A UK debut here for Mississippi raised Bronwynne Brent and before we say anything else a triumph over adversity as Brent’s initial plan to bring over her own musicians (including her producer Johnny Sangster) fell apart leading to plan B, a scratch band who only met the singer/songwriter two days before the show. So it was that Euan Burton, double bass player with Kris Drever and guitarist Jamie Sturt from This Silent Forest were recruited, given some sound files to work with and a day’s rehearsal with Brent on her arrival on Scottish soil. Credit to them and to Brent as the trio excelled on stage sounding for all the world as if they were road veterans and companions, Burton’s bass warming the songs while Sturt was a revelation, coaxing some sublime sounds from his guitar and effects board, always sensitive to the moods of Brent’s songs.

As for Brent herself she appears on her album sleeves as a bit of a flower child, an image belied by the almost American Gothic sound of her songs. On stage she seems like an amalgamation of the younger Joni Mitchell and Emmylou Harris, long flaxen hair and hesitant presence. She admitted to being nervous but once she started to sing, her voice, world weary and stained with echoes of Karen Dalton and at times Amy Winehouse had the house in thrall. Roaming from the dark folk of Dark Highway to tumbledown blues such as Wrecked My Mind Brent impressed as she invoked the spooky Americana feel of acts such as the Handsome Family , a feel that was bolstered by Sturt’s inventive sounds effects and guitar. A measure of the trio’s cohesion was the compelling version of Bulletproof, on Brent’s Stardust album an organ infused blues jaunt but tonight delivered in a spare manner before Sturt’s guitar sparked into life scattering aural gunshots from the stage. For a singer who was keen after the show to seek reassurance that her nervousness wasn’t too apparent one only has to point to the excellent rendition of Don’t Tell Your Secrets To The Wind delivered earlier. Mixing chanson and Calexico’s Tex-Mex style Brent was both coquettish and confidant while Burton and Sturt filled all spaces absent from the recorded version.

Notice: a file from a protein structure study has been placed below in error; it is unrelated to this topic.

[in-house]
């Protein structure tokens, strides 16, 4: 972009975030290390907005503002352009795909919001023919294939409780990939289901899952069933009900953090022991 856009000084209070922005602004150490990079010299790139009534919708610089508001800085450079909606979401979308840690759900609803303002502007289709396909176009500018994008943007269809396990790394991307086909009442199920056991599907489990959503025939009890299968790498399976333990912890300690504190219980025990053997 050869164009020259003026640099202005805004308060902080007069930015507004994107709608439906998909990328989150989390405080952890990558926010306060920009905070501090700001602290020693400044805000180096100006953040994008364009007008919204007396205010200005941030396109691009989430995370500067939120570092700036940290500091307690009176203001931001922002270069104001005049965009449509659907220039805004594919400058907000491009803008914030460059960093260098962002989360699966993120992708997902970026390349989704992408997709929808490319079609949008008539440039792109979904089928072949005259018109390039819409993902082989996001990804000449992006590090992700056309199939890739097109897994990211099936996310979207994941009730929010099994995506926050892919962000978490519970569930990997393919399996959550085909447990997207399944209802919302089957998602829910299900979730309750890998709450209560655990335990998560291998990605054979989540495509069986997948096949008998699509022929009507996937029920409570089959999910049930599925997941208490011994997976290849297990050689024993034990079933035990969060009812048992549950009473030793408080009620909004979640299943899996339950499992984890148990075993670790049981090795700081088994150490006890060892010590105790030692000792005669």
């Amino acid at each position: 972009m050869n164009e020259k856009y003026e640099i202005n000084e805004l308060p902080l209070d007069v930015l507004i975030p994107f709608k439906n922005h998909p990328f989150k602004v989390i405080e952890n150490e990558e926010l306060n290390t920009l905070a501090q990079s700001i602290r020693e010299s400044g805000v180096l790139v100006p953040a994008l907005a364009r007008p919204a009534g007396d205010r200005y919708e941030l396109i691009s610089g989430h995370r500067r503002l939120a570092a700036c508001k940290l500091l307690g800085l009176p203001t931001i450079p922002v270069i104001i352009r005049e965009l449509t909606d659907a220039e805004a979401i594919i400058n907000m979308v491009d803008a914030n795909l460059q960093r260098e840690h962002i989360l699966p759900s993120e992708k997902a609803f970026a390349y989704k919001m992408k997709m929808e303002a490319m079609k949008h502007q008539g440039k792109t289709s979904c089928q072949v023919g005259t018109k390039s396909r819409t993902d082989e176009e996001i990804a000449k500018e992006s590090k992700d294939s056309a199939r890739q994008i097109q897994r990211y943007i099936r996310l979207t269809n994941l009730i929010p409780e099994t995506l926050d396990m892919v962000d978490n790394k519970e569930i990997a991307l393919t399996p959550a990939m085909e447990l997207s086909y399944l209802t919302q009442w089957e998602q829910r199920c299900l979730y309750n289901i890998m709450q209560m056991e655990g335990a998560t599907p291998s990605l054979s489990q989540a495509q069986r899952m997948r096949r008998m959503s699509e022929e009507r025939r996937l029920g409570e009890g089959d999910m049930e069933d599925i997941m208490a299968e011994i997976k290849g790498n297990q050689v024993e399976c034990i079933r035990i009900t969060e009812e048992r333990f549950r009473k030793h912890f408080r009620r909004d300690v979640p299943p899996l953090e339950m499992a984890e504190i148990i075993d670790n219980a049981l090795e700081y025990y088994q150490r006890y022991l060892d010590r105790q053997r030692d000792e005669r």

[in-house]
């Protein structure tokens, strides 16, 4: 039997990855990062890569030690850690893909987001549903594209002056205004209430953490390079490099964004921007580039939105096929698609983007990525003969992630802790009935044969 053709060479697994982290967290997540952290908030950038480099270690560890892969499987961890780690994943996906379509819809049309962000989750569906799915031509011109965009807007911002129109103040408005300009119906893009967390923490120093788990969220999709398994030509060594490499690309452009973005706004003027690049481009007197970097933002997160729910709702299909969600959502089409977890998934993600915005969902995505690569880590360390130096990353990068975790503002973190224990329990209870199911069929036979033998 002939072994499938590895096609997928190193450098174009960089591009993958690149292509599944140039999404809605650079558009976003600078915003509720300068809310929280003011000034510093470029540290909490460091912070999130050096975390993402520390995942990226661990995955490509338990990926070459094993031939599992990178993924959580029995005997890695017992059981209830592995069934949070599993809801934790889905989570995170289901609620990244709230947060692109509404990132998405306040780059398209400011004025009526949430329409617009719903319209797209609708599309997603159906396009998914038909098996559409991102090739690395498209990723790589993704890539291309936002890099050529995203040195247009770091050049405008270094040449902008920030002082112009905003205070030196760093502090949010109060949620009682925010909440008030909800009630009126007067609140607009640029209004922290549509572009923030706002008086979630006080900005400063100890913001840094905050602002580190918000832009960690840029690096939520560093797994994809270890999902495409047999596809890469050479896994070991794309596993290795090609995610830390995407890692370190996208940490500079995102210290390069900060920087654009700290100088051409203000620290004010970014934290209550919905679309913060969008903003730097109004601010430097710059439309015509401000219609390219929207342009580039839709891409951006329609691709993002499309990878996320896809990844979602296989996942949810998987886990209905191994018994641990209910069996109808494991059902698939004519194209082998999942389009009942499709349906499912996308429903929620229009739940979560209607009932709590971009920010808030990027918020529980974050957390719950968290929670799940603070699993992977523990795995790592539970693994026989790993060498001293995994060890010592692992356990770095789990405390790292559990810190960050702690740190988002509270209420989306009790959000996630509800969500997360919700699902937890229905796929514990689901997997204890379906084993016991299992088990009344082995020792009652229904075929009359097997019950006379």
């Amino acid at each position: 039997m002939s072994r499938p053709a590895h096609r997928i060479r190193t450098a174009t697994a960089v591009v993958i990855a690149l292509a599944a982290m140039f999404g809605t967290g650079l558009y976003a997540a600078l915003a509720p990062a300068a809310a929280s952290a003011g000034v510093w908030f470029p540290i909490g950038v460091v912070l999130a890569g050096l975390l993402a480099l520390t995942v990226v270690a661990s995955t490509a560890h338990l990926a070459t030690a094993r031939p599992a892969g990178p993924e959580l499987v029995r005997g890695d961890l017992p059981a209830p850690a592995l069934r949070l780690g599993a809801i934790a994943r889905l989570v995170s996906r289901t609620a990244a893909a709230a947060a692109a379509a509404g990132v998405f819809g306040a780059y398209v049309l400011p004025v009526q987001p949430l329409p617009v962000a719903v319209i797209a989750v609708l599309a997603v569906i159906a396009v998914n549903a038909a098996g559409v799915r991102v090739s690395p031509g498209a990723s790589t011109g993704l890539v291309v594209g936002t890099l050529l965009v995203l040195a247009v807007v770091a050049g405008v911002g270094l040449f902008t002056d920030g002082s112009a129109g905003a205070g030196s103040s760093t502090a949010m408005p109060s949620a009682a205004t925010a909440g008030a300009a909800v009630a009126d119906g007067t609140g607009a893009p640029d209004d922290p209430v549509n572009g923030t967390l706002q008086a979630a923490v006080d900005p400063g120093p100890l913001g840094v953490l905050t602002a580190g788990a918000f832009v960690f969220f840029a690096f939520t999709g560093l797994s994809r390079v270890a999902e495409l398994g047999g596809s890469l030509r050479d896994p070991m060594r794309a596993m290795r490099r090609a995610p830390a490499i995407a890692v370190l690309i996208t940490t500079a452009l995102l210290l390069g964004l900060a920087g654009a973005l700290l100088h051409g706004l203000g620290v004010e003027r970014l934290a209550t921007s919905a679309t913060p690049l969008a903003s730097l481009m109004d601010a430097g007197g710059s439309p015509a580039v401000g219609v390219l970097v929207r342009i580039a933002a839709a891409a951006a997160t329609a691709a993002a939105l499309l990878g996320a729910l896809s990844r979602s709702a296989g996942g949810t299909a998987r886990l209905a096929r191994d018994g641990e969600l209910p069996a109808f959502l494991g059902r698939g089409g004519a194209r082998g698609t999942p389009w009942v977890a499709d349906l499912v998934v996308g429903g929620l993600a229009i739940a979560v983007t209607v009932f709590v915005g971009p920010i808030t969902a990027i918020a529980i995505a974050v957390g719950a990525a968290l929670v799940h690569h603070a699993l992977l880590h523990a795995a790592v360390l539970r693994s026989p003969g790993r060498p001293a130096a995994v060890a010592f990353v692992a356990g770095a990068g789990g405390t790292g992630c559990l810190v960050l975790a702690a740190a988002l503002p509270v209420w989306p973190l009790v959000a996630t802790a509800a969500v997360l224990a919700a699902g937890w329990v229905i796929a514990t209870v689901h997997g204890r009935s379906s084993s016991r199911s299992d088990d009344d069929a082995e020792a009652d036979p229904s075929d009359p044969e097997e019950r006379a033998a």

After this stage debut the trio headed off for a short UK tour and a Bob Harris session due to be broadcast in March. In the meantime tonight was a wonderful opportunity to catch a very fine songwriter and performer who might soon outgrow the relative confines of the bijou setting tonight.

Best of 2014

albums